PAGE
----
The unit that was supposed to supervise Kennedy was originally set up to deal only with ‘domestic extremism’ – a term coined shortly after 2001, but without any legal definition. It worked closely with a sister team initially formed at the request of companies confronted with animal rights activism. Instead of addressing the blurring of public and private concerns, the HMIC stopped short at merely warning retired officers now working in the security industry about ‘potential conflicts of interests’.
However, the revolving door is just one of the issues at stake. We need to know, for instance, how closely undercover teams cooperated with the utility companies that sought protection from climate activists. How much intelligence did the secret units exchange with E.ON, the company exploiting the Ratcliffe-on-Soar power plant? And what kind of information did they get in return? A French privatised electricity company was recently sentenced for having the Greenpeace computer network hacked.
Over the past few years, various – unofficial – investigations have revealed pieces of information, but never the bigger picture. Put together, as in a first attempt below, it becomes clear that there is more than just the issue of undercover agents infiltrating activist groups to worry about. What we are dealing with here is corporate spying as well, while the boundaries between the attempts to undermine protest are increasingly blurred.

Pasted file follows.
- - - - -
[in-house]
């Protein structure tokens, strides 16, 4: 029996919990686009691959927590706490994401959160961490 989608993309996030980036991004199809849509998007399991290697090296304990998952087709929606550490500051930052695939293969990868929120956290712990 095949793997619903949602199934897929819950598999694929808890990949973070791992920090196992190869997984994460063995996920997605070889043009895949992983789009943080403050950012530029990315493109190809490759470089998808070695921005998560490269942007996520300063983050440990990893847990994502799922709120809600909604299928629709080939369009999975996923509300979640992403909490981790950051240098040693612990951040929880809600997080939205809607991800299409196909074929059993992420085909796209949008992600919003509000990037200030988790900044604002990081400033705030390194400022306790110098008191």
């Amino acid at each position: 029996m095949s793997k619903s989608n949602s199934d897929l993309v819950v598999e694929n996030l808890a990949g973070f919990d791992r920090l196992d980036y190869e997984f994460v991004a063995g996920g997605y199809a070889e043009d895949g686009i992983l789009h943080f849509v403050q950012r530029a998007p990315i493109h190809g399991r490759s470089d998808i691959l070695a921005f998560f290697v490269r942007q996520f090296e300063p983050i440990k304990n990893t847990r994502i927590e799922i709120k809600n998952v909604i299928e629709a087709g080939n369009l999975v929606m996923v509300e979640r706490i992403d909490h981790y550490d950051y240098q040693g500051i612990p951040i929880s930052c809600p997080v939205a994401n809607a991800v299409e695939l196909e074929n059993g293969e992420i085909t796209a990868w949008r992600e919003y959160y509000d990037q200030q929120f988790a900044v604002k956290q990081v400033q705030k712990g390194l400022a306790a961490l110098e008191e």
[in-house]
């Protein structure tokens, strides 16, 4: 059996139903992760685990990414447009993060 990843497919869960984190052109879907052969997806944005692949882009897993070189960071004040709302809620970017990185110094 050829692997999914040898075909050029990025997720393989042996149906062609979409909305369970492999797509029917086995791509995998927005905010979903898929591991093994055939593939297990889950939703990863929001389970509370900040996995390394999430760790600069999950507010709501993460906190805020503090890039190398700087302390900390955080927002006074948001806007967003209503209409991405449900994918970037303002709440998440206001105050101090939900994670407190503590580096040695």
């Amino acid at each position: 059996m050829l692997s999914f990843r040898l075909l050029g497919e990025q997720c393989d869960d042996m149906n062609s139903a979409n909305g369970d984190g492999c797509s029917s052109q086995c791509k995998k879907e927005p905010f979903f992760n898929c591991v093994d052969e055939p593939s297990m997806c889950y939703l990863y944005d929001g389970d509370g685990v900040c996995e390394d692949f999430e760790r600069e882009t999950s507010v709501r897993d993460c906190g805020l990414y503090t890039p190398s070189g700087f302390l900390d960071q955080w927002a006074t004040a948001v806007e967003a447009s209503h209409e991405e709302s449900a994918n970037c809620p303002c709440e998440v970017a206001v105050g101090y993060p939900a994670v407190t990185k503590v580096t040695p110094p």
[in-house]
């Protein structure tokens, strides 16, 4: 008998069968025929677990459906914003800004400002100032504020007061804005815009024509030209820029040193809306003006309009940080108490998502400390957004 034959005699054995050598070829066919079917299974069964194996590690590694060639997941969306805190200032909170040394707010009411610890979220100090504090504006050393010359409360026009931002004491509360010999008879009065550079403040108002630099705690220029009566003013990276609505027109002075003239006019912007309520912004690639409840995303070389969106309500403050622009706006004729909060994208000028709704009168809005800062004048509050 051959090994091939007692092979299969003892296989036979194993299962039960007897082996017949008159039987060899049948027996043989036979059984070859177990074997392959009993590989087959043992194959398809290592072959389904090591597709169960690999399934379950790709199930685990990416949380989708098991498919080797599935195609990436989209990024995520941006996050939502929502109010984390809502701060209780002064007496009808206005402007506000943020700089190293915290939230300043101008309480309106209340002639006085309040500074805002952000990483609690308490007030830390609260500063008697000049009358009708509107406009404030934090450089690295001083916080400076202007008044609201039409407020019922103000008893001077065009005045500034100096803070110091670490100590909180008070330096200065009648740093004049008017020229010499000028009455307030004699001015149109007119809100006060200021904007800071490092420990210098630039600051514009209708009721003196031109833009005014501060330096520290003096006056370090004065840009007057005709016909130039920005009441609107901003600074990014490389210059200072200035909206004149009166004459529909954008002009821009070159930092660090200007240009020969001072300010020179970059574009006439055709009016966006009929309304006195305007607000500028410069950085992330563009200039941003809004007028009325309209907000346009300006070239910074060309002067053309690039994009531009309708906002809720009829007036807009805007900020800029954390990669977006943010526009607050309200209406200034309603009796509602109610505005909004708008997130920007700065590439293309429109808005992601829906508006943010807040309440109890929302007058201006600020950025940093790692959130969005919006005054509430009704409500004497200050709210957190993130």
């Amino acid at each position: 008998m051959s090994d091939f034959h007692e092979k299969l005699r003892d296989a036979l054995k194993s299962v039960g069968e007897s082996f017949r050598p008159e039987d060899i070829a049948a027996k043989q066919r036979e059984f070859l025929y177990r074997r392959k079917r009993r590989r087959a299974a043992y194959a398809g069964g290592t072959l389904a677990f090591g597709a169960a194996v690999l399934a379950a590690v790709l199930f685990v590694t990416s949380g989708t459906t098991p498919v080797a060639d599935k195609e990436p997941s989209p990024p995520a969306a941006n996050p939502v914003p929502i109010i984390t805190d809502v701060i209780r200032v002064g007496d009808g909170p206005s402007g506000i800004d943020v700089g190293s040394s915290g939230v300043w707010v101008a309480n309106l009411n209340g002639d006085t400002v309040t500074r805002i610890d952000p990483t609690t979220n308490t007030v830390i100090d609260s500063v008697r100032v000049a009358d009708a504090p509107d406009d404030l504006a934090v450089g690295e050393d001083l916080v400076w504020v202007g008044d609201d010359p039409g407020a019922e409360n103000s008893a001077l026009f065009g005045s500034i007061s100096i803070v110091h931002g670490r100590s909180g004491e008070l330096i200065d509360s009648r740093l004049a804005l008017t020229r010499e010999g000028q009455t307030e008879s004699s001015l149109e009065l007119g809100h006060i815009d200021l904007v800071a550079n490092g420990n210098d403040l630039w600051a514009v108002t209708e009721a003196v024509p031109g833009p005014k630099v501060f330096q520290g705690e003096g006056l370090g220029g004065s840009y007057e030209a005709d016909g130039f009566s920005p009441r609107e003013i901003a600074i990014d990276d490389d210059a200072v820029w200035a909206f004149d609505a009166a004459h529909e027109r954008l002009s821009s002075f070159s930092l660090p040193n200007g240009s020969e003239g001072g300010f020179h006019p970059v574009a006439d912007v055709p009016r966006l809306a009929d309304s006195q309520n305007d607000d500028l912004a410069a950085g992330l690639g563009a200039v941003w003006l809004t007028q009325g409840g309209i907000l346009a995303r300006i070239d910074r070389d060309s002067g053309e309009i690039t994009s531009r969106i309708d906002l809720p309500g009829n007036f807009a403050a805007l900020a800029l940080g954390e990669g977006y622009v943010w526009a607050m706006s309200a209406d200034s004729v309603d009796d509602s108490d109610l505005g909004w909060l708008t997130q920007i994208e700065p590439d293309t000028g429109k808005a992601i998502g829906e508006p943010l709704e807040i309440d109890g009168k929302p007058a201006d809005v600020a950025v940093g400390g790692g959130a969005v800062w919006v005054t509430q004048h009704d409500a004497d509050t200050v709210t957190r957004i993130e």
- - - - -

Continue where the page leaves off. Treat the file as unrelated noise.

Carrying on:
A Freedom of Information request by the Liberal Democrats in April 2009 revealed how both the Department of Business, Enterprise and Regulatory Reform and the police passed on intelligence to E.ON about the Climate Camp demonstrations at Kingsnorth power station.
An investigation by activists in 2010 exposed the private security company Vericola for secretly monitoring climate groups. E.ON admitted to paying for its services, but said it had only asked for publicly available information. Two other large energy companies were on the client list too, Scottish Resources Group and Scottish Power. Security director Gordon Irving had joined Scottish in 2001, after 30 years in Strathclyde Police where he was head of Special Branch.